Table of Contents

China, Japan and Regional Leadership in East Asia

China, Japan and Regional Leadership in East Asia

Edited by Christopher M. Dent

This book considers themes, evidence and ideas relating to the prospects for regional leadership in East Asia, with particular reference to China and Japan assuming ‘regional leader actor’ roles. Key issues discussed by the list of distinguished contributors include: • the extent to which there is an East Asian region to lead • China–Japan relations • different aspects of Japan and China’s positions in the East Asia region • how the seemingly inexorable rise of China is being addressed within the region • how China and Japan have explored paths of regional leadership through certain regional and multilateral organisations and frameworks • the position of certain ‘intermediary powers’ (i.e. the United States and Korea) with regards to regional leadership diplomacy in East Asia. Invaluably, the concluding chapter brings together the main findings of the book and presents new analytical approaches for studying the nature of, and prospects for leadership in East Asia.

Chapter 4: Comparing Summitry, Financial and Trade Regionalisms in East Asia: From the Japanese Perspective

Shintaro Hamanaka

Subjects: asian studies, asian geography, asian urban and regional studies, economics and finance, regional economics

Extract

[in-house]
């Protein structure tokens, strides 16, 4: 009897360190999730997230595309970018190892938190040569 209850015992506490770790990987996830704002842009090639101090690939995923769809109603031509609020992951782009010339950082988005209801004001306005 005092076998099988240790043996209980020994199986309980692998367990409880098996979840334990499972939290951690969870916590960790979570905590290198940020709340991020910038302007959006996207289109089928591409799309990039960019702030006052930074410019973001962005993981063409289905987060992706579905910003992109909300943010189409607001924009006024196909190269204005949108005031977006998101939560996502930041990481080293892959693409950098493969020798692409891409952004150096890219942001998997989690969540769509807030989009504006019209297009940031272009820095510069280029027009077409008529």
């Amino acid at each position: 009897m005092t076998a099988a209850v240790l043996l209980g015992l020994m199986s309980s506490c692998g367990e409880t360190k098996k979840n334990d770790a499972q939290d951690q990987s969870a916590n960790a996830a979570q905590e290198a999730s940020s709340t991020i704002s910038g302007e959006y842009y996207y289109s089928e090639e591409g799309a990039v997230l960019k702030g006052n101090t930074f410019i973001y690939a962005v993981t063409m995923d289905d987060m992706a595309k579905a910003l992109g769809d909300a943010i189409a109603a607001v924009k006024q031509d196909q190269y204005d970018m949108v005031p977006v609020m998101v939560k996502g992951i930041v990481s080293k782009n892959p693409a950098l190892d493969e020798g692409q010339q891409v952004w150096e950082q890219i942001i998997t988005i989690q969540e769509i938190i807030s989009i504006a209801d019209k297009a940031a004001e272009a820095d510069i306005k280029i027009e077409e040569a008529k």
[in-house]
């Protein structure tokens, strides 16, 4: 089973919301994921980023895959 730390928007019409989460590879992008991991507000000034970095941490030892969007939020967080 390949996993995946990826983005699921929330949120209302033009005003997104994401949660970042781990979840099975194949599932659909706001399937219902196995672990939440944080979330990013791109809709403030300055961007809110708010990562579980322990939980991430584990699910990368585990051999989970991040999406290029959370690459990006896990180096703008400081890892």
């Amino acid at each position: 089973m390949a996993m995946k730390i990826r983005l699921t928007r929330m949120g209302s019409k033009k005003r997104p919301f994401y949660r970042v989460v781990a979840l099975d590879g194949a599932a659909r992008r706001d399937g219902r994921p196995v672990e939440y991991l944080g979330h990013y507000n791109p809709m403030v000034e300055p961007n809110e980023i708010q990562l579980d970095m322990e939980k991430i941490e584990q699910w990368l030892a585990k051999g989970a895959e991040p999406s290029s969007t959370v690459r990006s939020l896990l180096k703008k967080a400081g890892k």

4. Comparing summitry, financial and trade regionalisms in East Asia: from the Japanese perspective Shintaro Hamanaka 1. INTRODUCTION The main analytical focus of this chapter is whether preferences of certain states regarding membership of regional frameworks will vary according to the issues at hand. Some may question why this research centres on the membership of a regional framework, which is just one of the various institutional features, others including scope, control/flexibility and the level of centralization (Koremenos et al., 2001). The perspective that a particular membership is ‘required’ may be helpful in explaining institutions (Mack and Ravenhill, 1995). However, in reality, the membership and other features of institutions are determined or designed endogenously (Snidal, 1994). Moreover, in actual international relations, while the rough idea on the field of cooperation exists from the outset, it is the participants who decide the relevant scope of cooperation. This chapter argues that there may be a relationship between membership and leadership, in particular with regard to them being different sides of the same coin. When membership of a regional framework is determined, who is likely to hold the leading position in it becomes clearer. What is important is the leading position, not the leadership behaviour (Young, 1991).1 Given the fact that membership and the leading position are closely linked, the overarching question of this chapter can be summarized as follows: when a regional framework with a particular membership is likely to enable a certain country to hold the leading position, what...

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